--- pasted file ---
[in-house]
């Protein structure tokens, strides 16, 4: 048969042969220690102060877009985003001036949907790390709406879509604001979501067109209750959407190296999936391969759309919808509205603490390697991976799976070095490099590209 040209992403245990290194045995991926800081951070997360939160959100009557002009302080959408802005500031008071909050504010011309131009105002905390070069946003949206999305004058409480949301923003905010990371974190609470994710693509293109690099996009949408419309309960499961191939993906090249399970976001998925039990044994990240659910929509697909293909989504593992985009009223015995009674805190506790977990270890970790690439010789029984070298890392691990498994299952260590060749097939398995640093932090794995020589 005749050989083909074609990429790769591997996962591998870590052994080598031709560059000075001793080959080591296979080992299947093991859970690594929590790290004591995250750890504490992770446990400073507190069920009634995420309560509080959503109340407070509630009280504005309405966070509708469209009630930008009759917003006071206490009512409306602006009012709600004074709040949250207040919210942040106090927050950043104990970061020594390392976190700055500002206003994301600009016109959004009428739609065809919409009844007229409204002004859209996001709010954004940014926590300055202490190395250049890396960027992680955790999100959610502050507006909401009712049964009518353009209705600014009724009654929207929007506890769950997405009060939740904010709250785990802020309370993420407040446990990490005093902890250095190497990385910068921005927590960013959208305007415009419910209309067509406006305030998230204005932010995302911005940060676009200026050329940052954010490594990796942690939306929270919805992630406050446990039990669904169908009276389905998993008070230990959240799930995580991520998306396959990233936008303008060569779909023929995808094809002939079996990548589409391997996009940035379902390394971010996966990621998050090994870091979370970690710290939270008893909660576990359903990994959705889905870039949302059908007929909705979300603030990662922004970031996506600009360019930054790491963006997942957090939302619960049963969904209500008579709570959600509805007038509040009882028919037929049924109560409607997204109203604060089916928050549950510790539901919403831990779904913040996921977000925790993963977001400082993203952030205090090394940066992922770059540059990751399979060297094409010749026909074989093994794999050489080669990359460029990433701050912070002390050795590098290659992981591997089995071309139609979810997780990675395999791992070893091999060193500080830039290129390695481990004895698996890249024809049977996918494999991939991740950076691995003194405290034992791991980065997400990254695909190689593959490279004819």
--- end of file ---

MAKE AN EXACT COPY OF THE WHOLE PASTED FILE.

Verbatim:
[in-house]
């Protein structure tokens, strides 16, 4: 048969042969220690102060877009985003001036949907790390709406879509604001979501067109209750959407190296999936391969759309919808509205603490390697991976799976070095490099590209 040209992403245990290194045995991926800081951070997360939160959100009557002009302080959408802005500031008071909050504010011309131009105002905390070069946003949206999305004058409480949301923003905010990371974190609470994710693509293109690099996009949408419309309960499961191939993906090249399970976001998925039990044994990240659910929509697909293909989504593992985009009223015995009674805190506790977990270890970790690439010789029984070298890392691990498994299952260590060749097939398995640093932090794995020589 005749050989083909074609990429790769591997996962591998870590052994080598031709560059000075001793080959080591296979080992299947093991859970690594929590790290004591995250750890504490992770446990400073507190069920009634995420309560509080959503109340407070509630009280504005309405966070509708469209009630930008009759917003006071206490009512409306602006009012709600004074709040949250207040919210942040106090927050950043104990970061020594390392976190700055500002206003994301600009016109959004009428739609065809919409009844007229409204002004859209996001709010954004940014926590300055202490190395250049890396960027992680955790999100959610502050507006909401009712049964009518353009209705600014009724009654929207929007506890769950997405009060939740904010709250785990802020309370993420407040446990990490005093902890250095190497990385910068921005927590960013959208305007415009419910209309067509406006305030998230204005932010995302911005940060676009200026050329940052954010490594990796942690939306929270919805992630406050446990039990669904169908009276389905998993008070230990959240799930995580991520998306396959990233936008303008060569779909023929995808094809002939079996990548589409391997996009940035379902390394971010996966990621998050090994870091979370970690710290939270008893909660576990359903990994959705889905870039949302059908007929909705979300603030990662922004970031996506600009360019930054790491963006997942957090939302619960049963969904209500008579709570959600509805007038509040009882028919037929049924109560409607997204109203604060089916928050549950510790539901919403831990779904913040996921977000925790993963977001400082993203952030205090090394940066992922770059540059990751399979060297094409010749026909074989093994794999050489080669990359460029990433701050912070002390050795590098290659992981591997089995071309139609979810997780990675395999791992070893091999060193500080830039290129390695481990004895698996890249024809049977996918494999991939991740950076691995003194405290034992791991980065997400990254695909190689593959490279004819």